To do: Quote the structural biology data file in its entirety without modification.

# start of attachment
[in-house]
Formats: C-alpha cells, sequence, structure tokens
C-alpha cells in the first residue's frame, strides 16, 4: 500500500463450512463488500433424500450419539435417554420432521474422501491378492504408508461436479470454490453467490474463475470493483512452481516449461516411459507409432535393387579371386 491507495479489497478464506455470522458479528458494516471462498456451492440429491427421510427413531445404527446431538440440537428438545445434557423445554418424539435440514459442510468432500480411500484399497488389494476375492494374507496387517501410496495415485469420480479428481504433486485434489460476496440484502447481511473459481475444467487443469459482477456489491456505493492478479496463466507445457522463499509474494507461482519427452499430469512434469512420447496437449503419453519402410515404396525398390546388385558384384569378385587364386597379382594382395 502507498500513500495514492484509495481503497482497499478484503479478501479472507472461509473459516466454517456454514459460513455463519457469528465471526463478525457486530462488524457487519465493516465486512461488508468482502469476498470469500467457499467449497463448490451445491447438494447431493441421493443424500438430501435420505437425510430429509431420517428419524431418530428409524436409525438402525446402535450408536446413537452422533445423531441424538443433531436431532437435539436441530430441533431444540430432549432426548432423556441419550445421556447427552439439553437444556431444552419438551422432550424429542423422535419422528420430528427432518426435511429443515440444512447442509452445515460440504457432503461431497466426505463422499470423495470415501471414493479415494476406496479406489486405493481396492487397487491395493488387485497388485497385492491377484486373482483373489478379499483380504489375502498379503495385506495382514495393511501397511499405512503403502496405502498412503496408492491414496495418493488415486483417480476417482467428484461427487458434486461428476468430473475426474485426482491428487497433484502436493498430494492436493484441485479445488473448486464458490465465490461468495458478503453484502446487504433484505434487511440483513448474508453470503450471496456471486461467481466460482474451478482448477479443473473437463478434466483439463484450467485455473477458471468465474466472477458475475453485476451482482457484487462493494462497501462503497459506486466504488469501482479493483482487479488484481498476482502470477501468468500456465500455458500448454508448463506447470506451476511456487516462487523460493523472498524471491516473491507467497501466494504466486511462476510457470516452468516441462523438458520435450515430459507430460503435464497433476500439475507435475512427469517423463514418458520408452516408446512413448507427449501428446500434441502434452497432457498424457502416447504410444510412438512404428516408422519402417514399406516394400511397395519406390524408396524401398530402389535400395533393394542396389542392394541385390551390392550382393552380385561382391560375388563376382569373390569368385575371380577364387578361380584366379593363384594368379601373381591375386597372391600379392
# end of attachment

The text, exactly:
[in-house]
Formats: C-alpha cells, sequence, structure tokens
C-alpha cells in the first residue's frame, strides 16, 4: 500500500463450512463488500433424500450419539435417554420432521474422501491378492504408508461436479470454490453467490474463475470493483512452481516449461516411459507409432535393387579371386 491507495479489497478464506455470522458479528458494516471462498456451492440429491427421510427413531445404527446431538440440537428438545445434557423445554418424539435440514459442510468432500480411500484399497488389494476375492494374507496387517501410496495415485469420480479428481504433486485434489460476496440484502447481511473459481475444467487443469459482477456489491456505493492478479496463466507445457522463499509474494507461482519427452499430469512434469512420447496437449503419453519402410515404396525398390546388385558384384569378385587364386597379382594382395 502507498500513500495514492484509495481503497482497499478484503479478501479472507472461509473459516466454517456454514459460513455463519457469528465471526463478525457486530462488524457487519465493516465486512461488508468482502469476498470469500467457499467449497463448490451445491447438494447431493441421493443424500438430501435420505437425510430429509431420517428419524431418530428409524436409525438402525446402535450408536446413537452422533445423531441424538443433531436431532437435539436441530430441533431444540430432549432426548432423556441419550445421556447427552439439553437444556431444552419438551422432550424429542423422535419422528420430528427432518426435511429443515440444512447442509452445515460440504457432503461431497466426505463422499470423495470415501471414493479415494476406496479406489486405493481396492487397487491395493488387485497388485497385492491377484486373482483373489478379499483380504489375502498379503495385506495382514495393511501397511499405512503403502496405502498412503496408492491414496495418493488415486483417480476417482467428484461427487458434486461428476468430473475426474485426482491428487497433484502436493498430494492436493484441485479445488473448486464458490465465490461468495458478503453484502446487504433484505434487511440483513448474508453470503450471496456471486461467481466460482474451478482448477479443473473437463478434466483439463484450467485455473477458471468465474466472477458475475453485476451482482457484487462493494462497501462503497459506486466504488469501482479493483482487479488484481498476482502470477501468468500456465500455458500448454508448463506447470506451476511456487516462487523460493523472498524471491516473491507467497501466494504466486511462476510457470516452468516441462523438458520435450515430459507430460503435464497433476500439475507435475512427469517423463514418458520408452516408446512413448507427449501428446500434441502434452497432457498424457502416447504410444510412438512404428516408422519402417514399406516394400511397395519406390524408396524401398530402389535400395533393394542396389542392394541385390551390392550382393552380385561382391560375388563376382569373390569368385575371380577364387578361380584366379593363384594368379601373381591375386597372391600379392